# 15
Lordathestrings
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Originally posted by educatedfilm
... My electronics knowledge is non existant (practically)... so i'm just imagining...
Hah! You don't get off so easy on this one, my man. This is not an electronics problem, but one of switch logic. In other words, what you need is some skill in Boolean computation. Your variables are B (bridge), M (middle), and N (neck). Phase is represented as "B" for normal phase, and "not B" for reversed phase, of the bridge pickup, for example. Now you want to define your combinations in terms of Boolean 'and' and 'or' operators. Aren't you glad you paid attention in Math class?
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# 16
educatedfilm
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"Aren't you glad you paid attention in Math class?"

Bollox did I! That's why i've had to resit... You mean you paid attention...

heheh... ok my friend...
I want the following combinations
With a 2 way switch, the phases would be at position:
1)"N", " M", "notB"
2)"not N", "M", "B"
It's pick ups are set up like a strat (ie you can only chose {"N" + "M"} or {"M" + "B") .. so you can pick
that's it... you just select any of the 2 you want.. from this you can get every combination for that simply by selecting 2 pick ups you want at a time...
I was wondering if there was way you could wire pickups so you would combine ANY pick ups you want (ie so you could do {"N" + "B")... if you could do this you would simply need one more combination which is:
3)"N", "M", "not B"
and that would do EVERY combination

I hope that made sense... it's just annoying when you've got a good idea.. but can put it across...

[Edited by educatedfilm on 03-24-2002 at 01:21 PM]
# 17
Lordathestrings
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Originally posted by educatedfilm
Bollox did I! That's why i've had to resit... You mean you paid attention...
Well now, let's have a look...

"It's pick ups are set up like a strat (ie you can only chose {"N" + "M"} or {"M" + "B"}"

So if you have a phase switch for the M pickup, and a normal 5-position Strat-type pup selector, you get:
B
B + (M or notM)
M
N + (M or notM)
N


...lacking only conbinations of N and B. Note that you don't need to change the phase of either humbucker. It doesn't matter which pickup in the selected pair gets reversed. You can implement this with almost-standard Strat controls, adding a push-pull phase switch to one of the pots.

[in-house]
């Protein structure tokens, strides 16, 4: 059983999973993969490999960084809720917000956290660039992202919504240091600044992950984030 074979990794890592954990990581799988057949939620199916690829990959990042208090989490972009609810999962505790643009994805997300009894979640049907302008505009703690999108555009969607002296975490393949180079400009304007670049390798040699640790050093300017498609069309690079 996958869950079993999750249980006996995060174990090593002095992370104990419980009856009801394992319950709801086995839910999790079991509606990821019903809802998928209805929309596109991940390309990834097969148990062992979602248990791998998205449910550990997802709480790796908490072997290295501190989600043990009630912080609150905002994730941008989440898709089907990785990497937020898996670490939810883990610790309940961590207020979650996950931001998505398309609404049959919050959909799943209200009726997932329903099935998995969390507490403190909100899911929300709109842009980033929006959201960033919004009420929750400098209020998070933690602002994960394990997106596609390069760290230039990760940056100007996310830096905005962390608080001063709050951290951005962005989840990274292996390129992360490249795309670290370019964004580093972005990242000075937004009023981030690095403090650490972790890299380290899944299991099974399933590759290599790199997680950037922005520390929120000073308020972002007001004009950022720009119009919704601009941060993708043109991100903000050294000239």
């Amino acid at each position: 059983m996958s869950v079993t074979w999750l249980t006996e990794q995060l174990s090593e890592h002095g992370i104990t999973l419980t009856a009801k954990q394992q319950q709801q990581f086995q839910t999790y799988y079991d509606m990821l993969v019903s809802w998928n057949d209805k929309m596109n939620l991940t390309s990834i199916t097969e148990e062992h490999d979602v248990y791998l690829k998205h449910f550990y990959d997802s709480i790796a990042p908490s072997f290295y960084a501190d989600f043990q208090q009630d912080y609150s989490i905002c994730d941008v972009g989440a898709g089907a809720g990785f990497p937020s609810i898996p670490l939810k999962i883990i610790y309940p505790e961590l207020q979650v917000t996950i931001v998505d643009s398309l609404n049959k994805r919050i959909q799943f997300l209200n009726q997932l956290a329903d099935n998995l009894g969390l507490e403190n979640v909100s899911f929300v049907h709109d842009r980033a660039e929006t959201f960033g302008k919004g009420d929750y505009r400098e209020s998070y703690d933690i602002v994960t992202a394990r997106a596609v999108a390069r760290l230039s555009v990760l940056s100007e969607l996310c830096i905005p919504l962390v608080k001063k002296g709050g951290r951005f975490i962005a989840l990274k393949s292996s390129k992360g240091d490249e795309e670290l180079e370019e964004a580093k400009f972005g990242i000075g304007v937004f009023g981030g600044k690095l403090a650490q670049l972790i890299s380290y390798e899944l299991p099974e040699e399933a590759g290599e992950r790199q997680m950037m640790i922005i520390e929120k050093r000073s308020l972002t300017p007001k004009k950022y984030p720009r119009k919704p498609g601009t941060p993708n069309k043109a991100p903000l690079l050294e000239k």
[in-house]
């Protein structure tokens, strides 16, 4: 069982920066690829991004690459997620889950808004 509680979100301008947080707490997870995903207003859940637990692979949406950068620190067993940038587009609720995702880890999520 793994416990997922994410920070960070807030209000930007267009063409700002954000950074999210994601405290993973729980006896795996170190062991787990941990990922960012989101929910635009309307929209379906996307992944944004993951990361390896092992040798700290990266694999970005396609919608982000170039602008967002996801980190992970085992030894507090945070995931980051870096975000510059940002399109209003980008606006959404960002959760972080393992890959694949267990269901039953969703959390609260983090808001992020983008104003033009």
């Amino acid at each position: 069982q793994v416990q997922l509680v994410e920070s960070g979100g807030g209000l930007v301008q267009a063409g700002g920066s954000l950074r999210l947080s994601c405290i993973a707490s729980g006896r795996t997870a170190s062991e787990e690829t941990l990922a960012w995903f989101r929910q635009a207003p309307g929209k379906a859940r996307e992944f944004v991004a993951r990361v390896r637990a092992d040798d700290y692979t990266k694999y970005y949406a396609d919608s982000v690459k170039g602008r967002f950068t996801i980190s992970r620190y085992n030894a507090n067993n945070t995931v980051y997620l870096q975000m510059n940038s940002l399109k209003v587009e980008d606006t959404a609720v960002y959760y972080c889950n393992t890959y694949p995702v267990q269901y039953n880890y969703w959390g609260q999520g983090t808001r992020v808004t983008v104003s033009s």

To add combinations of the humbuckers, you will need another position, probably using a rotary switch for the pup selector. You will also need to add a phase switch for one of the 'buckers. This yields:

B
B + (M or notM)
M
N + (M or notM)
N
N + (B or notB)


It may turn out that some combinations are not very useful. Since you are building this guitar yourself, you have the option of trying out various switchgear sets before drilling and cutting holes for installation.
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# 18
educatedfilm
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thanks... your right... I thought about only changing the phase of the middle pick up... but then i thought that was wrong, and abandoned the idea.. but your right...
I'm intrested in getting Any choice of pick up... would i just go about this simply using on/ off push switches for each pick up? (Wouldn't this be easier than having a dodgy pick up selector? and phase of each pick up will be with a push switch? so for 6 switches you'll get all the options... heheh) cos i would love to have a guitar with LOADS of options... heheh... I pay alot of attention to tone... lol

[Edited by educatedfilm on 03-24-2002 at 02:03 PM]
# 19
Lordathestrings
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Have you heard the phrase 'option paralysis'? The last thing you need is to have such a profusion of switches that you have trouble deciding which one(s) to play with!

The two phase switches must be separate, else the out-of-phase combinations of HB and M would cancel out.

A 6 position, multi-pole rotary selector switch is a readily available item. The combinations can be wired to occur in any order you choose, making it feasible (if you like), to arrange them in sequence by the way they sound, rather than by which pups are engaged.

I don't recommend using a whole bunch of slide or toggle switches. When you want to change settings, its much better to move 1 selector and 1 phase switch, than to fuss about with a confusing array of slides or toggles.
Lordathestrings
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# 20